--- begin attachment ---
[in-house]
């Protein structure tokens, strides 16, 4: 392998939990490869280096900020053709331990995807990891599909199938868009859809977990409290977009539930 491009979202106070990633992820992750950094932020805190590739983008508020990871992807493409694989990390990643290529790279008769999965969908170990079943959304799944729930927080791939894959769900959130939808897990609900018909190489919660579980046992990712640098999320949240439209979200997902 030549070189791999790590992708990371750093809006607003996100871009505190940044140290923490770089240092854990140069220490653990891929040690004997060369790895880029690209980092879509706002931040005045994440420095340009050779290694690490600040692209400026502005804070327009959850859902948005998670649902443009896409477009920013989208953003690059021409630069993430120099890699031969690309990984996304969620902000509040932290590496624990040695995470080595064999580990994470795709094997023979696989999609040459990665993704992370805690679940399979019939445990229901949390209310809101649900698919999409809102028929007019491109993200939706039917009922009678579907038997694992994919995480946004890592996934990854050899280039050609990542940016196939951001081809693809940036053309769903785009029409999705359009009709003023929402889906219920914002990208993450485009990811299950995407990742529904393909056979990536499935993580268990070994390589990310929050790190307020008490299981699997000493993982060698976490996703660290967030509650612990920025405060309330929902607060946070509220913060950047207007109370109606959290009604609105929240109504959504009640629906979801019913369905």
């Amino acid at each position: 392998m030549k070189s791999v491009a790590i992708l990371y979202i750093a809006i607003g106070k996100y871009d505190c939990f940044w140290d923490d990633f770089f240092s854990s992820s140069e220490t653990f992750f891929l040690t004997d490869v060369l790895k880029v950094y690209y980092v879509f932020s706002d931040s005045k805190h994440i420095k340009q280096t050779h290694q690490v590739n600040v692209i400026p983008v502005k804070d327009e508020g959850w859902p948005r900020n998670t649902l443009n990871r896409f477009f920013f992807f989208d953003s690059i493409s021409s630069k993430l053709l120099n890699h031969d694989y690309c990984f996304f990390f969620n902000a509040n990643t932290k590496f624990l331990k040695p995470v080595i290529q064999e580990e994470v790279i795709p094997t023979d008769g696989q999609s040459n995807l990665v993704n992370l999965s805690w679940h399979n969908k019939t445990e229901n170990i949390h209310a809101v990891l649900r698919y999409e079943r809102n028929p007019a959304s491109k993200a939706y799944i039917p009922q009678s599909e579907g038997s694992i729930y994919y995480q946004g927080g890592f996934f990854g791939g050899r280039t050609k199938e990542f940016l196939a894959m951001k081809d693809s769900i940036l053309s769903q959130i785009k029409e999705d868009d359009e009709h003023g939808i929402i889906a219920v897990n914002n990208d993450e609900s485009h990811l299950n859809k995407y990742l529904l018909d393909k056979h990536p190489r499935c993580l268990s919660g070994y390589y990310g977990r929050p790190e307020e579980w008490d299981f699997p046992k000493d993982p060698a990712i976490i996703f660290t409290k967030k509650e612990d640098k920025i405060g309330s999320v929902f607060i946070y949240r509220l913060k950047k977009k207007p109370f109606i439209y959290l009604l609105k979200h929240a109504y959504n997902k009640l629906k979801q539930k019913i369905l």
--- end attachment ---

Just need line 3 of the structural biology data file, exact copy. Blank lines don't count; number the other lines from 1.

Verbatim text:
């Amino acid at each position: 392998m030549k070189s791999v491009a790590i992708l990371y979202i750093a809006i607003g106070k996100y871009d505190c939990f940044w140290d923490d990633f770089f240092s854990s992820s140069e220490t653990f992750f891929l040690t004997d490869v060369l790895k880029v950094y690209y980092v879509f932020s706002d931040s005045k805190h994440i420095k340009q280096t050779h290694q690490v590739n600040v692209i400026p983008v502005k804070d327009e508020g959850w859902p948005r900020n998670t649902l443009n990871r896409f477009f920013f992807f989208d953003s690059i493409s021409s630069k993430l053709l120099n890699h031969d694989y690309c990984f996304f990390f969620n902000a509040n990643t932290k590496f624990l331990k040695p995470v080595i290529q064999e580990e994470v790279i795709p094997t023979d008769g696989q999609s040459n995807l990665v993704n992370l999965s805690w679940h399979n969908k019939t445990e229901n170990i949390h209310a809101v990891l649900r698919y999409e079943r809102n028929p007019a959304s491109k993200a939706y799944i039917p009922q009678s599909e579907g038997s694992i729930y994919y995480q946004g927080g890592f996934f990854g791939g050899r280039t050609k199938e990542f940016l196939a894959m951001k081809d693809s769900i940036l053309s769903q959130i785009k029409e999705d868009d359009e009709h003023g939808i929402i889906a219920v897990n914002n990208d993450e609900s485009h990811l299950n859809k995407y990742l529904l018909d393909k056979h990536p190489r499935c993580l268990s919660g070994y390589y990310g977990r929050p790190e307020e579980w008490d299981f699997p046992k000493d993982p060698a990712i976490i996703f660290t409290k967030k509650e612990d640098k920025i405060g309330s999320v929902f607060i946070y949240r509220l913060k950047k977009k207007p109370f109606i439209y959290l009604l609105k979200h929240a109504y959504n997902k009640l629906k979801q539930k019913i369905l």